Canadian energy producers lobbying for U.S. approval of the Keystone XL pipeline are targeting undecided Democratic lawmakers in Washington in advance of a decision on the $5.3 billion project.
The Canadian Association of Petroleum Producers, which represents more than 100 energy producers including Canadian Oil Sands Ltd. (COS) and Exxon Mobil Corp. (XOM)’s Imperial Oil Ltd. (IMO), will travel to the U.S. capital next month to promote TransCanada Corp. (TRP)’s plan to carry Alberta oil-sands crude to Gulf Coast refineries. A decision by U.S. President Barack Obama on the pipeline is expected this year.
The association’s focus is “primarily on what I would characterize as moderate Democrats, those who are perhaps on the fence, who are perhaps looking for more information as to what will inform their decision,” President David Collyer said in a telephone interview last month.
The visit is part of an effort by global oil companies and North American politicians, including Canadian Prime Minister Stephen Harper, to get Keystone XL built. Approval may boost Canadian energy equities 20 percent on the promise of easing a glut of crude, according to Cormark Securities Inc. Rejection would further cloud prospects to find outlets for the rising production from the landlocked oil sands.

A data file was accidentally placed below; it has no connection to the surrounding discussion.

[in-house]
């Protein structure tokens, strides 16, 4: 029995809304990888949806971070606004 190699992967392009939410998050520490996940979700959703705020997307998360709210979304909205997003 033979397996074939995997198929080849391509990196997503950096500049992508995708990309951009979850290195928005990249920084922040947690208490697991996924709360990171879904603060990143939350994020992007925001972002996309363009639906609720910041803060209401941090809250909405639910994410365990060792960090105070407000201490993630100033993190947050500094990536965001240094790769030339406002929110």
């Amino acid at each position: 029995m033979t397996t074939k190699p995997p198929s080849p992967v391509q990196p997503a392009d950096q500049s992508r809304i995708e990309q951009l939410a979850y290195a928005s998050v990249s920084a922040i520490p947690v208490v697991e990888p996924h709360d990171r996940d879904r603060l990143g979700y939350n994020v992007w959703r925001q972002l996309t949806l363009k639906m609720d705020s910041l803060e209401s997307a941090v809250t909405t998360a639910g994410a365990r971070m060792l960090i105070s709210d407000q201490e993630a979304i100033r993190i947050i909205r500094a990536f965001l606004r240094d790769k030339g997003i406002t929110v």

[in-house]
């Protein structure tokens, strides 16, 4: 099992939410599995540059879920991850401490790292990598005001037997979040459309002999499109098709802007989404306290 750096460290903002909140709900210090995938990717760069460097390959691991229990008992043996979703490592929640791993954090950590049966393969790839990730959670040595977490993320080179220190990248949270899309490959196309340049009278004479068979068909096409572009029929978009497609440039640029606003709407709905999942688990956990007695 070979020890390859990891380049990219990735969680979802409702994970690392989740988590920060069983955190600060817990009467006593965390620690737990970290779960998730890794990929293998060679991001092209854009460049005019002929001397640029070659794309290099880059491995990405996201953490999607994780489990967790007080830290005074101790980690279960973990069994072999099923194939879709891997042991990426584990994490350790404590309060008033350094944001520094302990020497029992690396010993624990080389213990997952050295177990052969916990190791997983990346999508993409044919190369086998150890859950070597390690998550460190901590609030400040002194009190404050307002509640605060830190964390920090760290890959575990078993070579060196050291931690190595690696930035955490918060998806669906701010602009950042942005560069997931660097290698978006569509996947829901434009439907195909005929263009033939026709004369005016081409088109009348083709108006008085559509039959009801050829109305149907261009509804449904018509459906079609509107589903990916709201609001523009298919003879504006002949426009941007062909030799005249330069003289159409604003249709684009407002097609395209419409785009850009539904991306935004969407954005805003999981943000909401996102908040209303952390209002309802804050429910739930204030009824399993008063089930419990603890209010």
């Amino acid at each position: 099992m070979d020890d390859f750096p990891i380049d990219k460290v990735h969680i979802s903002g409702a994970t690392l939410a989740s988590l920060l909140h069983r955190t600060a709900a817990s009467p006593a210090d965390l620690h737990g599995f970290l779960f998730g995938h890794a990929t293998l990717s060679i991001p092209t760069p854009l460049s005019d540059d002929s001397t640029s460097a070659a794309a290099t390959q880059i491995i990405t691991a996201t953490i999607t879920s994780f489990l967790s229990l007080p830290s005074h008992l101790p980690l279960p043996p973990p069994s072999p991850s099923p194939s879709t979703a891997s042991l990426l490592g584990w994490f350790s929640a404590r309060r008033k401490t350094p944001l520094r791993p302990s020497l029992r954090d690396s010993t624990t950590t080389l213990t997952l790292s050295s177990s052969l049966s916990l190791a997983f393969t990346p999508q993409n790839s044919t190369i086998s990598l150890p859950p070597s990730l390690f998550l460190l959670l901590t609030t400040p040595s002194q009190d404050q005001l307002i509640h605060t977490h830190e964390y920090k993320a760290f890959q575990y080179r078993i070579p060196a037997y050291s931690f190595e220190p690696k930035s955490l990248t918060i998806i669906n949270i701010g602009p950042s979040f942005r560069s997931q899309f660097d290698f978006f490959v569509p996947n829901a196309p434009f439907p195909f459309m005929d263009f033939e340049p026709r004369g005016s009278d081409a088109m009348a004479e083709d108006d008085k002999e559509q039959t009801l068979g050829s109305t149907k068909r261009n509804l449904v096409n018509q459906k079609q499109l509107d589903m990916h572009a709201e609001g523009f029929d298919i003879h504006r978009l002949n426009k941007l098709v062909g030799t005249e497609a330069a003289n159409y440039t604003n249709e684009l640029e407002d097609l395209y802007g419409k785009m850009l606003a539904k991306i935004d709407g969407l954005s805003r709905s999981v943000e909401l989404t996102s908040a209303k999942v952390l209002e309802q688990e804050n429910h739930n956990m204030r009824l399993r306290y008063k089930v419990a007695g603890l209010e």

Output from Alberta, home to the world’s third-largest reserves of crude, will increase to 3.8 million barrels a day by 2022, double that of a decade earlier, according to Alberta’s Energy Resources Conservation Board regulator.
Keystone approval is poised to boost shares of oil-sands producers such as Canadian Natural Resources Ltd. (CNQ) and Cenovus Energy Inc. (CVE) by as much as 20 percent, said Todd Kepler, a Calgary-based oil and gas analyst at Cormark Securities.
“There really would be a positive sentiment shift toward a lot of these heavy-oil, large-cap producers in Canada, like Canadian Natural and Cenovus, just with that signing,” Kepler said in a May 7 phone interview from Calgary.
Canadian energy stocks have underperformed U.S. peers by 14 percentage points in the past year, as a glut of crude has widened the price gap between Canadian heavy oil and the main U.S. crude grade. The spread averaged about $22 a barrel in the past year, according to data compiled by Bloomberg.
“Investors are telling us that Canadian producers are less interesting to invest in until Keystone is resolved,” Canadian Oil Sands Chief Executive Officer Marcel Coutu said in a May 16 phone interview. Canadian Oil Sands shares have risen 3.2 percent this year in Toronto, while Cenovus has fallen 7 percent and Imperial Oil is down 4.6 percent.